Effects of branched amino acids supplementation in malnourished elderly with catabolic status.
ABSTRACT Among various nutrients branched amino acids (BCAAS) have been shown to be the most responsible for the stimulation of protein synthesis in various situations including catabolic states.
We evaluated the effect of a small amount of proteins enriched with BCAAs (0.4 g/kg/day and 0.2 g/kg/day BCAAs) on body weight and composition; nitrogen balance, energy intake and inflammation after 2 weeks of supplementation in acute elderly with catabolic status.
Two weeks randomized controlled trial.
Geriatric department of teaching hospital.
Thirty patients with malnutrition and inflammatory process (MNA < 24, albumin < 30 g/l and CRP > or = 20 mg/l) who agreed to participate in the study were consecutively included.
Body composition was determined by labelled water dilution method; resting energy expenditure (REE) was determined by indirect calorimetry; energy intake was calculated for a 3 days period at D1 and D12. Nutritional and inflammatory proteins and cytokines (IL-6 and TNF) were measured at day 1 and 14.
No difference was observed at day 14 between supplemented (S) and control (C) group for weight (S: 58.0 +/- 11.8 kg and C: 60.0 +/- 15.9 kg); fat free mass (S: 40.7 +/- 8.3 kg and C: 40 +/- 8.2 kg); nitrogen balance (S: 1.34 +/- 2.21 g/day and C: 0.59 +/- 4.47 g/day); and energy intake (S: 20 +/- 3.6 kcal/day and C: 20.5 +/- 8.6 kcal/day). Energy intake was at similar level than REE and clearly less than energy requirement in C and S. A significant decrease was observed for orosomucoid and Prognostic Inflammatory and Nutritional Index (PINI) in S.
Our results do not confirm improvement of nutritional status with enriched BCAAs supplementation as suggested in the literature. Persistence of inflammatory condition may be an explanation despite an improvement of inflammatory status was observed in the supplemented group. Those results show clearly that energy requirements are not covered in acute hospitalized elderly people. The fact that not only energy intake but also REE are decreased brings a new insight on catabolic situations.
- [Show abstract] [Hide abstract]
ABSTRACT: The informational and instrumental portabilities of mobile devices have made the devices appropriable in various contexts and for various uses. This, then, leads us to ask---how does the always-on usage impact our day-to-day lives? Extensive investigations were carried out to uncover sociotechnical configurations, appropriations, and negotiations developed to combat perpetual technological availability. Based on the findings, we developed three prototypes, which utilize context-awareness to promote increased sociability, stress relief, and reduced intrusiveness. In this paper, we report on the user investigations, design conception, prototypes, evaluations, and broader learnings.Proceedings of the 21st Australasian Computer-Human Interaction Conference, OZCHI 2009: Open 24/7, Melbourne, Australia, November 23-27, 2009; 01/2009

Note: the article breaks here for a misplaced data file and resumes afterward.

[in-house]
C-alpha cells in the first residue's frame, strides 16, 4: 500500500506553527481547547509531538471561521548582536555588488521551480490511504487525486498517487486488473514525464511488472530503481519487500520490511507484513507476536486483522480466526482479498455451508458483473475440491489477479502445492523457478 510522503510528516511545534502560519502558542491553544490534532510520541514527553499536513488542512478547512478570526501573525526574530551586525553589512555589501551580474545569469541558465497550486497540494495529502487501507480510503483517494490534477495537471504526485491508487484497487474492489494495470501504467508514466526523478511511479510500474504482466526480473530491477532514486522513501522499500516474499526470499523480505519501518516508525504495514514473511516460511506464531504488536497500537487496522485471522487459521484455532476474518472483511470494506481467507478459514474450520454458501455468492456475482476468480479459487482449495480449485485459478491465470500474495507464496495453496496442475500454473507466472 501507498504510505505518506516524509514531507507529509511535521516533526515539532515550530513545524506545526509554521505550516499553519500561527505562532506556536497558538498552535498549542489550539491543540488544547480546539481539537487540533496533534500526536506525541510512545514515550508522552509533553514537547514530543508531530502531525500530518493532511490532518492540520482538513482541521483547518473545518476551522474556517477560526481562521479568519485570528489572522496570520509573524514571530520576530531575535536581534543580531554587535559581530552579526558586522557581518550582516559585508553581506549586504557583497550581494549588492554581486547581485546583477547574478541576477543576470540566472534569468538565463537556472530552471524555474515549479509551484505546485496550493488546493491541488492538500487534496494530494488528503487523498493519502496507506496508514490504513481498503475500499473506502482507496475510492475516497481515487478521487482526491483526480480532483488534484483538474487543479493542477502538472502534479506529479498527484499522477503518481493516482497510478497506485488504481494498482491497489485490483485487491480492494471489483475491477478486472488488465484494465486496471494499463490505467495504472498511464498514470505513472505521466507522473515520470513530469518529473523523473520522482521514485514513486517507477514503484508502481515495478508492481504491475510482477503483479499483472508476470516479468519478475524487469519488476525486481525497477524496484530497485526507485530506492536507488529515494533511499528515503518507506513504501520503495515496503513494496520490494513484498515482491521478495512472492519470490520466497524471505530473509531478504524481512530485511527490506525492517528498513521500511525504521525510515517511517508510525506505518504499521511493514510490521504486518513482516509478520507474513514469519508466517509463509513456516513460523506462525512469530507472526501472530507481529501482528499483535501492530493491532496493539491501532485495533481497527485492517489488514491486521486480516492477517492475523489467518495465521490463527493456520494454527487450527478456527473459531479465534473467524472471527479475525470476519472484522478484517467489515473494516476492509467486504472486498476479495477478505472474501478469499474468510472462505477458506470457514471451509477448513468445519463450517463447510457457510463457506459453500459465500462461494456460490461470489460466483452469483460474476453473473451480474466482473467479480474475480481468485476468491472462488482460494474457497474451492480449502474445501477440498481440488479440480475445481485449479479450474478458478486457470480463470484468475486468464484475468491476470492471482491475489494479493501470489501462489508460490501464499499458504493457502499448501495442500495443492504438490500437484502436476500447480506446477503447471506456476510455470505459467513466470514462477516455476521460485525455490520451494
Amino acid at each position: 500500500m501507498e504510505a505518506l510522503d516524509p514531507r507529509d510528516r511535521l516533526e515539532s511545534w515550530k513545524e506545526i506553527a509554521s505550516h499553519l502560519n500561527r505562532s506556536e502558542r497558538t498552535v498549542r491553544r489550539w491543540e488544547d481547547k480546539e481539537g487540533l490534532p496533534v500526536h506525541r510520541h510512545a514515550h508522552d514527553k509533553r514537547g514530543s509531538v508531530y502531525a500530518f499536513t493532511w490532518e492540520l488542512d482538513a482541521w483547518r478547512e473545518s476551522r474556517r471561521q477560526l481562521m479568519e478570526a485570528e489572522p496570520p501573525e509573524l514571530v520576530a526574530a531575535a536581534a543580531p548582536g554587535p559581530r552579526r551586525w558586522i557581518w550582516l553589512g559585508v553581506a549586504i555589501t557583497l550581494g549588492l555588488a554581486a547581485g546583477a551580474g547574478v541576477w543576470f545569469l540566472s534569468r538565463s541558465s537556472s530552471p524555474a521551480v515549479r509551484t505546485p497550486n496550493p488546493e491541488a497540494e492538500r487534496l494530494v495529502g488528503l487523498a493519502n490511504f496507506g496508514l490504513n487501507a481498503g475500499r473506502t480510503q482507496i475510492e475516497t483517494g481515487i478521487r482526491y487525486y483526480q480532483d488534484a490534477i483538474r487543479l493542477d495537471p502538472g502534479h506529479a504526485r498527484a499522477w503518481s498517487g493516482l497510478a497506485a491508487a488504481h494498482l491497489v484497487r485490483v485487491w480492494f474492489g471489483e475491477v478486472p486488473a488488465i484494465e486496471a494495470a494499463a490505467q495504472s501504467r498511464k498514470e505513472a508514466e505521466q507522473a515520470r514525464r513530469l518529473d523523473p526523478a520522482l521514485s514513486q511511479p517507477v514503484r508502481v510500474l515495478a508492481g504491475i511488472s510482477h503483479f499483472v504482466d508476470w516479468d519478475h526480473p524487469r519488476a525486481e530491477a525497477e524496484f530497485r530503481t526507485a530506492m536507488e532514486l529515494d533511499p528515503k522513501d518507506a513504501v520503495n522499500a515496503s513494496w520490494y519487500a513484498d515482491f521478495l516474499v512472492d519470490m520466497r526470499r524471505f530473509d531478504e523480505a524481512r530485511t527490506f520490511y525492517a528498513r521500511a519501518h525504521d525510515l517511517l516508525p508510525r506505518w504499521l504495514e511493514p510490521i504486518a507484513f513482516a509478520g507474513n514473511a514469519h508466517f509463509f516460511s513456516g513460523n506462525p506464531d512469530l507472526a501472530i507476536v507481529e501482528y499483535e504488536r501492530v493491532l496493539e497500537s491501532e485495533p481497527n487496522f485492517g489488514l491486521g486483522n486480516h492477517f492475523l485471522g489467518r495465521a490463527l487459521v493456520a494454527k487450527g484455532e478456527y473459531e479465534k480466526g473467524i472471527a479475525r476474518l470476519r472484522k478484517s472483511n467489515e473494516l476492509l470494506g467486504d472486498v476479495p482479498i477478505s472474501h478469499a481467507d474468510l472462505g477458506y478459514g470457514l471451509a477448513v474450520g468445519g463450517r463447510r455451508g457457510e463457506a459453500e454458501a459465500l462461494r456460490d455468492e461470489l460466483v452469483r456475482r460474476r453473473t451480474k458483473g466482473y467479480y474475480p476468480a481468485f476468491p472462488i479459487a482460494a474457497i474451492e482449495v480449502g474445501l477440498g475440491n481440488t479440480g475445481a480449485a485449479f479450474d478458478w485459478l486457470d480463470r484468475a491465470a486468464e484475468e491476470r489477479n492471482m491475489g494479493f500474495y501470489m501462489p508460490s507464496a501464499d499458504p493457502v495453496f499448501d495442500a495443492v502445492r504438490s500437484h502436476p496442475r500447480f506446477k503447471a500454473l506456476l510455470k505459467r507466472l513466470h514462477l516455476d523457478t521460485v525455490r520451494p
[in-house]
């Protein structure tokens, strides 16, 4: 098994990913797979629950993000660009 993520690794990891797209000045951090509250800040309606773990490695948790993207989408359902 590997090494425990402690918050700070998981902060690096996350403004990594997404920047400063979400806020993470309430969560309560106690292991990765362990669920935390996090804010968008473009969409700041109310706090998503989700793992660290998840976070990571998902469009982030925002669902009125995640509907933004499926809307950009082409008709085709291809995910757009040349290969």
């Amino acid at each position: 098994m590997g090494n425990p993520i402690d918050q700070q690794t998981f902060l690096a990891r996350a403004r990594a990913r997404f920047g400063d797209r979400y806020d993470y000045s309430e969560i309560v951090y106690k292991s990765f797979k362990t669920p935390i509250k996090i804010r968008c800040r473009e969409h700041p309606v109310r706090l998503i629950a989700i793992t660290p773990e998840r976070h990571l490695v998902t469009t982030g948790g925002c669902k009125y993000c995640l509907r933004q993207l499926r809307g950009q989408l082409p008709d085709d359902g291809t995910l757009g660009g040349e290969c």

Article: Frailty: diagnosis and management.The Journal of Nutrition Health and Aging 08/2011; 15(8):667-70. · 2.39 Impact Factor
- [Show abstract] [Hide abstract]
ABSTRACT: BACKGROUND: The recommended dietary allowance (RDA) for protein intake has been set at 1.0-1.3 g/kg/day for senior. To date, no consensus exists on the lower threshold intake (LTI = RDA/1.3) for the protein intake (PI) needed in senior patients ongoing both combined caloric restriction and physical activity treatment for metabolic syndrome. Considering that age, caloric restriction and exercise are three increasing factors of protein need, this study was dedicated to determine the minimal PI in this situation, through the determination of albuminemia that is the blood marker of protein homeostasis. METHODS: Twenty eight subjects (19 M, 9 F, 61.8 +/- 6.5 years, BMI 33.4 +/- 4.1 kg/m2) with metabolic syndrome completed a three-week residential programme (Day 0 to Day 21) controlled for nutrition (energy balance of -500 kcal/day) and physical activity (3.5 hours/day). Patients were randomly assigned in two groups: Normal-PI (NPI: 1.0 g/kg/day) and High-PI (HPI: 1.2 g/kg/day). Then, patients returned home and were followed for six months. Albuminemia was measured at D0, D21, D90 and D180. RESULTS: At baseline, PI was spontaneously 1.0 g/kg/day for both groups. Albuminemia was 40.6 g/l for NPI and 40.8 g/l for HPI. A marginal protein under-nutrition appeared in NPI with a decreased albuminemia at D90 below 35 g/l (34.3 versus 41.5 g/l for HPI, p < 0.05), whereas albuminemia remained stable in HPI. CONCLUSION: During the treatment based on restricted diet and exercise in senior people with metabolic syndrome, the lower threshold intake for protein must be set at 1.2 g/kg/day to maintain blood protein homeostasis.Nutrition Journal 09/2012; 11(1):72. · 2.65 Impact Factor